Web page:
Calling 5-Vignette

Just Like It Hasn’t Been Three Years

Three years ago, or thereabouts

The pen clicked irregularly as Flint pushed it against the desk and released it, over and over. He watched it jump up into the air, then caught it before it could land and clicked it downwards again. Up, and down, up, and down, up, and down, click¸click, click-

"Would you stop that?"

He looked up from his pen, surprised at the sudden interruption. It was… dammit, what was his name? Something generic, he thought, like Johnson or Smith. “What?” he asked without looking up, still clicking the pen.

"What do you think it is, shit-for-brains?" he hissed back. "Your pen, idiot. Stop clicking it or I break it and your fingers.”

Click, went the pen. “That’s nice, Jones,” Flint mumbled, still not looking at him. Jones seemed as good a guess as any. He went to click the pen again, but a hand much larger than his enclosed the pen and his hand alike, stopping them from moving.

Flint looked up, following the large meaty arm that started with the large, meaty hand up to a large meaty body and a surprisingly non-large but presumably still meaty head. “First, it’s. Not. Jones.” Not-Jones applied more pressure to his hold, and Flint winced. “And second, my mom’s a goddamn lawyer, Perez. I could pop your eyes out, and walk away scot-free. So stop. Clicking. The Goddamn. Pen.”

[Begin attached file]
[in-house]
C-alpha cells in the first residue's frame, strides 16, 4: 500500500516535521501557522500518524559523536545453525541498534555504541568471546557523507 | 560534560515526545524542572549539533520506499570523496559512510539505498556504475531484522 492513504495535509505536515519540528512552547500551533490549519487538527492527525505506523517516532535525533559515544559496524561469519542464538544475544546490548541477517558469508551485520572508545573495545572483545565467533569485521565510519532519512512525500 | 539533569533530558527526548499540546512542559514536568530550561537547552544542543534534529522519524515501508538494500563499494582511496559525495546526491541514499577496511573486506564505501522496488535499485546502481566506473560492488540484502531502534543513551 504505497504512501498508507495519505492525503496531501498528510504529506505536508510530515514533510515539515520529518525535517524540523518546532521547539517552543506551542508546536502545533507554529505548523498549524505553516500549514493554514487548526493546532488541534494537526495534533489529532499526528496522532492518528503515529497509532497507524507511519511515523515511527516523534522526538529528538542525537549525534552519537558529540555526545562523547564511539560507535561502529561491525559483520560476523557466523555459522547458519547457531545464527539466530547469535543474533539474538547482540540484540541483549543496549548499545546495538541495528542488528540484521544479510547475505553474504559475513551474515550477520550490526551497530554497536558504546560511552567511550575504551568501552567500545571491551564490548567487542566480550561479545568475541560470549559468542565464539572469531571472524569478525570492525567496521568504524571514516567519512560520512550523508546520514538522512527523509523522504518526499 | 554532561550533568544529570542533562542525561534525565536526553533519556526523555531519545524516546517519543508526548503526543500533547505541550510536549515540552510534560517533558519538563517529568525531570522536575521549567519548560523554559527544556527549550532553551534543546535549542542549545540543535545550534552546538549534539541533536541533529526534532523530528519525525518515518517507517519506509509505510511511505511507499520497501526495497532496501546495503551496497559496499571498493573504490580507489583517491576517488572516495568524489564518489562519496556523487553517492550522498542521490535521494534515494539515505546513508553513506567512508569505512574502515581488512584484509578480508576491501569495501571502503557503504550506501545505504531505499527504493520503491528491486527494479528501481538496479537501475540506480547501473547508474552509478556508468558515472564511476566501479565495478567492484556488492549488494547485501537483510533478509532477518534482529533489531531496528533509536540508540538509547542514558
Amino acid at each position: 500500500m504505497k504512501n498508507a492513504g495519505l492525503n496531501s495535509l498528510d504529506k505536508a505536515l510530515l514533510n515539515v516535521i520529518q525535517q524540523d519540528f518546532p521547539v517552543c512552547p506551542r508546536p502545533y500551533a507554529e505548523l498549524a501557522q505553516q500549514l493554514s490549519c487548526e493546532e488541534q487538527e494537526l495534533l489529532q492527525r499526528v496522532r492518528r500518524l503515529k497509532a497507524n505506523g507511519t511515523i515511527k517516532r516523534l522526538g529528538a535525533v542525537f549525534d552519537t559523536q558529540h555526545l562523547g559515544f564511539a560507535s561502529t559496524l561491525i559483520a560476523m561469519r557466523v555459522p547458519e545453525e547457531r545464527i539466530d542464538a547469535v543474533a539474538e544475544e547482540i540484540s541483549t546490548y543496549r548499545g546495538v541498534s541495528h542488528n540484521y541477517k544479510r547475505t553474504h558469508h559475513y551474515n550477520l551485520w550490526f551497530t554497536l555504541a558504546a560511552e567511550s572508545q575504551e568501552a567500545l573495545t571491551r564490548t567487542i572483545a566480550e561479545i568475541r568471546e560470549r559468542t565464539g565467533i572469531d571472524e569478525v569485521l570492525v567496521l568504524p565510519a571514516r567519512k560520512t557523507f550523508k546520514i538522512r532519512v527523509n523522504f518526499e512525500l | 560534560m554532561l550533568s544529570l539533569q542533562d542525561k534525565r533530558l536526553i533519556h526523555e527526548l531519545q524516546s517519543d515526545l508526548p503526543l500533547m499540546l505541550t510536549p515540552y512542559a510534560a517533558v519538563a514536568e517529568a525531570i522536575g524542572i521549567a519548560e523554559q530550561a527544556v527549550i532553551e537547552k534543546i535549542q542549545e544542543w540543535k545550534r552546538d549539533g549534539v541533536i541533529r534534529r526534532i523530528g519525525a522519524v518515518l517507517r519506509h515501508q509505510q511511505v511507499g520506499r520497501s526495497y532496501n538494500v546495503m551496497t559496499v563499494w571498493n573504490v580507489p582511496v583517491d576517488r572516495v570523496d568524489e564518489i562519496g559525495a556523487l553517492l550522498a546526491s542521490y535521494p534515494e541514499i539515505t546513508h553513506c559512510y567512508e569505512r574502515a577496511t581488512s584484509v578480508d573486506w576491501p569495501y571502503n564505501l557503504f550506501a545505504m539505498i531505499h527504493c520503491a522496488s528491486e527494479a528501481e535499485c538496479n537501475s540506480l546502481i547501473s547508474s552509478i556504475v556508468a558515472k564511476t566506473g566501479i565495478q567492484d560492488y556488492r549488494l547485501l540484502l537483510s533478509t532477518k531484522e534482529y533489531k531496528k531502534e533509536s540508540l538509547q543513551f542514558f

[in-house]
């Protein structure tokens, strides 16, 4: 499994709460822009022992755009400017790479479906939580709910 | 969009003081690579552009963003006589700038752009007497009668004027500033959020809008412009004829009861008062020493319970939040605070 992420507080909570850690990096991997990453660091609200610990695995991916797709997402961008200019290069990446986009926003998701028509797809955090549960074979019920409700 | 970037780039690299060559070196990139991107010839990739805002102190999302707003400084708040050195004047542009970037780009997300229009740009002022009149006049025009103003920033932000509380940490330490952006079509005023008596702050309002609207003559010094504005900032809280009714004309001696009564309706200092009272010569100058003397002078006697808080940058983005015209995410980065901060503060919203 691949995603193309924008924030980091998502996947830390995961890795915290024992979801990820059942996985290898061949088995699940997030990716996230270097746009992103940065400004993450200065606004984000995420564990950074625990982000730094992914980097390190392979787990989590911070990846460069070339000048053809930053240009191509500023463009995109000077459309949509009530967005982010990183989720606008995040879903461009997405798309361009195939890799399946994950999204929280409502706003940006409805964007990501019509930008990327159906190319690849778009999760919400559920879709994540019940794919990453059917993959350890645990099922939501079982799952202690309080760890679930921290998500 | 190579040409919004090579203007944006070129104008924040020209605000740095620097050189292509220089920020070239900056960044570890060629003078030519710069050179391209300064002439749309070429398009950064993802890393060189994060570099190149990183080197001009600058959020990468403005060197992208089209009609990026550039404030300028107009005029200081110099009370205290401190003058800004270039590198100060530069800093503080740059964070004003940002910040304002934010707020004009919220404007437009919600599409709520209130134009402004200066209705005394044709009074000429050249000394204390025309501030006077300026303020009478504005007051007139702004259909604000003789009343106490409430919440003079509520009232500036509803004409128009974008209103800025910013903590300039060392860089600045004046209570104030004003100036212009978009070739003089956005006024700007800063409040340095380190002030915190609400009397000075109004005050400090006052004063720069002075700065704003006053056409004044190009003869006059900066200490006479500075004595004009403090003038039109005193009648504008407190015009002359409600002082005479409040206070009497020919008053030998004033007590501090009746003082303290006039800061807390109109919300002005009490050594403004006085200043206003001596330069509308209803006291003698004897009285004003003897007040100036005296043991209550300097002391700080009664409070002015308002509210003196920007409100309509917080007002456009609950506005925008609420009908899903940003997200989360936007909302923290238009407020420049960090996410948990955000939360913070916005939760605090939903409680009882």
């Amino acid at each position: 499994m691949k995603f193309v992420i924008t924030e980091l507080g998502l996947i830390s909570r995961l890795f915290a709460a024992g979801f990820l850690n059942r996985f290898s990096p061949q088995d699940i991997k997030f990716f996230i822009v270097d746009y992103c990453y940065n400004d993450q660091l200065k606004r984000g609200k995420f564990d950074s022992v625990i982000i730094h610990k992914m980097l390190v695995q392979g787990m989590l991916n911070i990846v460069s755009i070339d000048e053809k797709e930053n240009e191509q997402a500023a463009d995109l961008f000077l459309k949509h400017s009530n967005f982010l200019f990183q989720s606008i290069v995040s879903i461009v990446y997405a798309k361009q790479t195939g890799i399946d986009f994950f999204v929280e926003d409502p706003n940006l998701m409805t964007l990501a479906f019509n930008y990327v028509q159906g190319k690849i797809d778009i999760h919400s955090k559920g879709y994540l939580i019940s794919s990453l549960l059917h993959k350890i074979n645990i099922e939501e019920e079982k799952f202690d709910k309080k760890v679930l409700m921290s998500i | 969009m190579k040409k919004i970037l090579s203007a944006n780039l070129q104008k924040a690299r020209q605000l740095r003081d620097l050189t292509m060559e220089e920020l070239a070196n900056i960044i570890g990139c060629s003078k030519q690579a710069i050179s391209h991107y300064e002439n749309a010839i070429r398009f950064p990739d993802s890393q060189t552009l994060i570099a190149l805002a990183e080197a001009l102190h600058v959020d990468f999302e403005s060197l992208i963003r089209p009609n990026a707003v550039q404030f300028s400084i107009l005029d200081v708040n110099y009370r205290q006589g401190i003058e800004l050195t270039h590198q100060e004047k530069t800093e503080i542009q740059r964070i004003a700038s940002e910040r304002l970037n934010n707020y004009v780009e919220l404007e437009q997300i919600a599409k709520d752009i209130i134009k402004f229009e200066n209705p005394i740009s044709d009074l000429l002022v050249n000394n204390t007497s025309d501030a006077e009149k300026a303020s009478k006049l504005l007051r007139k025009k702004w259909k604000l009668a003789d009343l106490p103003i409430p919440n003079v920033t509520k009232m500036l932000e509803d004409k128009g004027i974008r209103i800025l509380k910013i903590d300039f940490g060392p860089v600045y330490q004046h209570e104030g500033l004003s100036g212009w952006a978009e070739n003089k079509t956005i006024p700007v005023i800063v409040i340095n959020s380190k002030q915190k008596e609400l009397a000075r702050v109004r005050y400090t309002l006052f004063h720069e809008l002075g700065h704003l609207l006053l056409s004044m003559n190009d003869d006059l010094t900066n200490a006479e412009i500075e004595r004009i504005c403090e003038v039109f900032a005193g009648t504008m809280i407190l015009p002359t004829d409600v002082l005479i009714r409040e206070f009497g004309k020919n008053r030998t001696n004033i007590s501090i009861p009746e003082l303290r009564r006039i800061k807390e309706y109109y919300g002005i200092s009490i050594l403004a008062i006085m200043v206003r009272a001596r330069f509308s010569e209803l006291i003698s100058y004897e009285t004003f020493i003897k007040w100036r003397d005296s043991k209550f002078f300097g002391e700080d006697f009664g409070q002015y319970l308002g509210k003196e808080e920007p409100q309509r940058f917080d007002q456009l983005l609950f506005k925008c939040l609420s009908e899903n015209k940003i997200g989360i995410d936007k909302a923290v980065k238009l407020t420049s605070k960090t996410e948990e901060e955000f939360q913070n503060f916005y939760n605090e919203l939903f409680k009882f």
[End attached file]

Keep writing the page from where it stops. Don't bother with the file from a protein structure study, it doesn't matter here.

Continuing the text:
Doing his best to ignore the pain, Flint met the other boy’s eyes. “Yes, Thompson, your mom’s a lawyer,” he said quietly. “She’s such a good lawyer that she’ll manage to convince a jury that the multiple angles of security camera footage were, I dunno, a government cover-up?” He tapped his chin thoughtfully with his free hand. “No, I know! They were caused by the light reflecting in strange ways from all the gas that you can’t stop producing.”

Not-Jones-and-probably-not-Thompson’s eyes narrowed, but before he could issue whatever retaliation he had planned, a voice interrupted them.